Show your solidarity on May Day!

Happy May Day!

pic via Just Seeds

On this May 1st, in the midst of the COVID-19 pandemic, we’re finding ourselves in a very different world than we imagined two months ago and it’s very clear that we need solidarity and mutual aid to meet the challenges of the time.

Across North America, groups are fighting the corporate bosses and politicians that continue their drive for power and profit despite the precarious and desperate times. Essential workers are walking out of their jobs demanding safety and benefits, prisoners are fighting incarceration, tenants are going on rent strike and community-based mutual aid groups are providing support to those in most need.

These Groups need your support, now more than ever.

All of these fights are connected. We’re asking you to support these groups listed below with a donation (large or small), so they can continue their important work of mutual aid and solidarity.

We need you to show your support this May Day:

Please donate to these groups today, so that they can keep leading in inspiring and necessary work keeping communities safe and healthy. 

Stay Safe! Stay Healthy!

Love and Solidarity, Rising Tide North America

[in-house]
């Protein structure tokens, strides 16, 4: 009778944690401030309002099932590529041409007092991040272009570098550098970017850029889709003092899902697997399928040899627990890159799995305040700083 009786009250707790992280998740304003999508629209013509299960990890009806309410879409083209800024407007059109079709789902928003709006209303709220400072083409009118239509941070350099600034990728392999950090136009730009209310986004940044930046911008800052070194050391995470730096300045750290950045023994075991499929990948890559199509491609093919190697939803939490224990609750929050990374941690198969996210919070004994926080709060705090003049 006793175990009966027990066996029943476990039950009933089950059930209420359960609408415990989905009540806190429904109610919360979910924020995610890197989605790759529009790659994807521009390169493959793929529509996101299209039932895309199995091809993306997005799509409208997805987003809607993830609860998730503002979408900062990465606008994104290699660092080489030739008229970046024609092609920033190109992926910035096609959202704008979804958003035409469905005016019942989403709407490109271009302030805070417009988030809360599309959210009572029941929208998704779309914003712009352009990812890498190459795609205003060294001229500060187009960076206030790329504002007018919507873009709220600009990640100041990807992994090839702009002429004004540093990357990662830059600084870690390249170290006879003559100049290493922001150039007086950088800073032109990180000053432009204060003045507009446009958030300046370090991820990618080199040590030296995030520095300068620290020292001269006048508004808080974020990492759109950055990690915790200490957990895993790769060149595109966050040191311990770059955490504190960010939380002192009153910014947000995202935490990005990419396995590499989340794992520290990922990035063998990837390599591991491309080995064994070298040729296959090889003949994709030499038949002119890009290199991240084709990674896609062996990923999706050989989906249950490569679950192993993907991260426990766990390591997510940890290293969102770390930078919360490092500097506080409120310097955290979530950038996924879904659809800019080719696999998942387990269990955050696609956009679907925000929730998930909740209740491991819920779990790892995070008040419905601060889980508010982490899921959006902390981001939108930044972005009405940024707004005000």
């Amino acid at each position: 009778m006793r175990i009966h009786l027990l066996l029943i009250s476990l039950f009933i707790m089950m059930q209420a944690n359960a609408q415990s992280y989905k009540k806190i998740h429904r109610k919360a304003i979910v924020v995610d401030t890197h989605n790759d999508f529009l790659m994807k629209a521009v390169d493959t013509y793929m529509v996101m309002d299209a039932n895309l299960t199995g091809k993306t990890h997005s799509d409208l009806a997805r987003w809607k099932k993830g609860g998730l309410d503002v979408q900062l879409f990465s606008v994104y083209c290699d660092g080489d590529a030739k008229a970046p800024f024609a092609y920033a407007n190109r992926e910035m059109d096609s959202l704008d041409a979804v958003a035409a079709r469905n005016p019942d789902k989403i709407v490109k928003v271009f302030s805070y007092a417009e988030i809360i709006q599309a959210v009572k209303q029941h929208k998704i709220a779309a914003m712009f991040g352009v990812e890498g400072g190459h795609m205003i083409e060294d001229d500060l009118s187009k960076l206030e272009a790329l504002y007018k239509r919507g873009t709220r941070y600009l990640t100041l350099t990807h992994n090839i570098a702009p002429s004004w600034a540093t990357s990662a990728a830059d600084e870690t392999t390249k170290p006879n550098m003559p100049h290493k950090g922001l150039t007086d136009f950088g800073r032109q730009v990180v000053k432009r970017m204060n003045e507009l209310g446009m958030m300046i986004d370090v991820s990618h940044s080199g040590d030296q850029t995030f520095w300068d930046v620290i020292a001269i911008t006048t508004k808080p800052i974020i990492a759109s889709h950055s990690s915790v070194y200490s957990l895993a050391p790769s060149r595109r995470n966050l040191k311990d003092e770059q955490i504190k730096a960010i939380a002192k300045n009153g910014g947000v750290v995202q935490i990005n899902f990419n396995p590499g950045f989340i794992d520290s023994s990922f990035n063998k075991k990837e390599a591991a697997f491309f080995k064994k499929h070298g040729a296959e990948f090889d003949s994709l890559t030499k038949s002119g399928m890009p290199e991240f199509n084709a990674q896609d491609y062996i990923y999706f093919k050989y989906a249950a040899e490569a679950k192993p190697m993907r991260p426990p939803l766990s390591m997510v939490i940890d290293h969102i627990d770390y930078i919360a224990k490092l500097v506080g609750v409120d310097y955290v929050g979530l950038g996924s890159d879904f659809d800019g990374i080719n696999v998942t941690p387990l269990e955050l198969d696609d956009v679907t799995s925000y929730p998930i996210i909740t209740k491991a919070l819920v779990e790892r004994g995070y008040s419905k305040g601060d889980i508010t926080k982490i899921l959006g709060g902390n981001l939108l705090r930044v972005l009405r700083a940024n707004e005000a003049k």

Film Review: The Messy World of Movements

The Messy World of Movements

by Ananda Lee Tan

After hearing mixed reviews about “Planet of the Humans” – released by Michael Moore on Earth Day, I had to watch. So, here’s a quick review:

This film has certainly caught some of our Big Green friends with their pants down, and while singling out these groups and individuals was probably unfair, the script is generally quite accurate.

I say unfair because, while many national environmental NGOs have been promoting some shitty things for years, like biomass burning, fracked gas, waste incinerators, carbon trading (and the list goes on), the Sierra Club and Bill McKibben are far from the worst culprits. There are wealthier, more influential NGOs whose hands are far dirtier. And these folks that director (Jeff Gibbs) goes after, have tried in recent years to make up for their past stupidity and misguided (usually misled by funders) support for a number of polluting industries.

That said, I couldn’t help but smile when Gibbs referred to “The Logging Conservancy”, because that’s what some other, very big greens like The Nature Conservancy continue to do – where much of our grassroots movement time is wasted getting them out of the way, so that we can deal with the polluting, extractive industries they provide cover for.

The first half of the movie is flimsy (boring, really), with timeline inaccuracies around the transitions from coal to gas and biomass, some misleading perspectives on wind and solar, as well as some cringe-worthy moments involving hippy academics dropping Malthusian, population bomb mumbo-jumbo.

Perhaps most egregious is what is lacking in the film. Where there are thousands of Environmental Justice organizers from Black, Brown, Indigenous, Migrant and Poor White communities across the U.S. – folks who have, most directly and successfully, been fighting the dirty energy industries on the frontlines for decades, the best Gibbs can do is interview a visiting activist from India? Really? And while Vandana’s brief spot is a good one, this lack of representation from the climate justice movement is the biggest miss of the plot!